Income and Tax Burden of the Middle Class in Europe


Mathias Dolls, Florian Dorn, David Gstrein, Max Lay

Key Messages

  • Middle class incomes in the EU are highest in Luxembourg, Denmark, Finland, Austria, and Sweden, and lowest in Eastern European countries. The middle class in Bulgaria and Romania are at the bottom of EU nominal incomes, but their living costs are just half of the EU average
  • When accounting for differences in purchasing power in the EU, the middle class in Luxembourg, Austria, Germany, and Finland can buy the most with their income. The purchasing power of the middle class in Eastern Europe is the lowest, but inequality in incomes of the middle class in different EU member states is less pronounced when cost of living is considered
  • The tax burden of the EU middle classes differs depending on the household’s country of residence. The effective tax rates follow a progression in all countries. Lower-middle incomes are taxed less, while upper-middle ones are taxed the most
  • Families are generally less burdened by the tax and transfer system than singles with the same gross incomes. However, countries differ in whether families with single-earner households are more likely to enjoy tax advantages, or families with equal earners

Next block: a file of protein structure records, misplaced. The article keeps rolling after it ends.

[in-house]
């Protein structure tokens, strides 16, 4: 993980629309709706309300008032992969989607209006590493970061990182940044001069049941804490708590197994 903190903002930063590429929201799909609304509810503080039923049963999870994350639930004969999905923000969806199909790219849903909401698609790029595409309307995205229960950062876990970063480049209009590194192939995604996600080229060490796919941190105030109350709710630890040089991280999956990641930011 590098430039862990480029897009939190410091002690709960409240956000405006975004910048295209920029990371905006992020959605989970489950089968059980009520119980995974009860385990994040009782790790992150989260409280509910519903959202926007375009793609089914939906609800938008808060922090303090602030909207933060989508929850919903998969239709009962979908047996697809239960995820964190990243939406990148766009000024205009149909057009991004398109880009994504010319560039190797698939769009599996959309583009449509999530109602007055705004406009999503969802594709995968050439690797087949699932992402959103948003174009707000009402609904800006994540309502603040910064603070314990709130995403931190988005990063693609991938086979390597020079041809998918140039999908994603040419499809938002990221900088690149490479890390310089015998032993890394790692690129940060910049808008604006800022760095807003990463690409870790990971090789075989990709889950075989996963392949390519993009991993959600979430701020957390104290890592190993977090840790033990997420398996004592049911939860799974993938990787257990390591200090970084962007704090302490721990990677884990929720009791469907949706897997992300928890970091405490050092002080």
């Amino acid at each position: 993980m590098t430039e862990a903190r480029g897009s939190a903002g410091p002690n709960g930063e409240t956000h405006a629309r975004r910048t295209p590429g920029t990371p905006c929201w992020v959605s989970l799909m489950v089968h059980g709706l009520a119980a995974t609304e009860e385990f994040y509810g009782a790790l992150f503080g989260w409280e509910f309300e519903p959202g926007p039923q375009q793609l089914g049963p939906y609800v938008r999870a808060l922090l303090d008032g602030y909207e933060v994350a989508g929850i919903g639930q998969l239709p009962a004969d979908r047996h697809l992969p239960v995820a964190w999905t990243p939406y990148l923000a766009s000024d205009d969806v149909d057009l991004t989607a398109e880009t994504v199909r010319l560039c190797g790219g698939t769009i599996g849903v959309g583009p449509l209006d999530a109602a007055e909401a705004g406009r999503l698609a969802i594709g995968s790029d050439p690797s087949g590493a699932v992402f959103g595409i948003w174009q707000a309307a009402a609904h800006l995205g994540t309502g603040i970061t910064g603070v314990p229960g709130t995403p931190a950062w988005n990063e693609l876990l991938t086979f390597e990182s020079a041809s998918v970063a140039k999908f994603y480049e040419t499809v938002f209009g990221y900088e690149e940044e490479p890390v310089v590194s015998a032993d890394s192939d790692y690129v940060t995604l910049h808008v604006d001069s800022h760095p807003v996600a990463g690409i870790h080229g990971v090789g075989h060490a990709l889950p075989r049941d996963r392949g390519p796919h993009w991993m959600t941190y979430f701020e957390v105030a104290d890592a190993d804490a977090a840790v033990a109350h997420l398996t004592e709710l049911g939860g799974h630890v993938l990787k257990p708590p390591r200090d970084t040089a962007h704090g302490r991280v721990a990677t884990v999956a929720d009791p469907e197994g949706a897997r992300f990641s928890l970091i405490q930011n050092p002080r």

• In general, the middle class in Denmark, Belgium, Germany, Finland, Lithuania, Slovenia, and the Netherlands is taxed the most. Among others, France, Poland, Italy, Luxembourg, Sweden, and Austria, impose average tax burdens on their middle classes. The middle classes in Spain, Greece, Estonia, Portugal, Cyprus, Bulgaria, and Romania all rank below the average tax burden in the EU

A strong middle class is important for political stability in democracies and can be an anchor against political extremism . With their consumption and labor input, middle class households make a significant contribution to economic growth and a prosperous society. With their taxes and other levies, the middle-income groups also contribute significantly to revenues and thus to the government budgets and the financing of EU welfare states. At the same time, the middle class has come under pressure in many countries in recent years. In many European countries, it is therefore questionable whether and to what extent the middle class will be able to bear further fiscal and financial burdens during the current crises and to meet the state’s additional financing needs to cope with major challenges such as climate change, the energy transition, the security policy shift, or demographic change.


Mathias Dolls, Florian Dorn, David Gstrein and Max Lay: “Income and Tax Burden of the Middle Class in Europe,” EconPol Forum 24 (4), CESifo, Munich, 2023.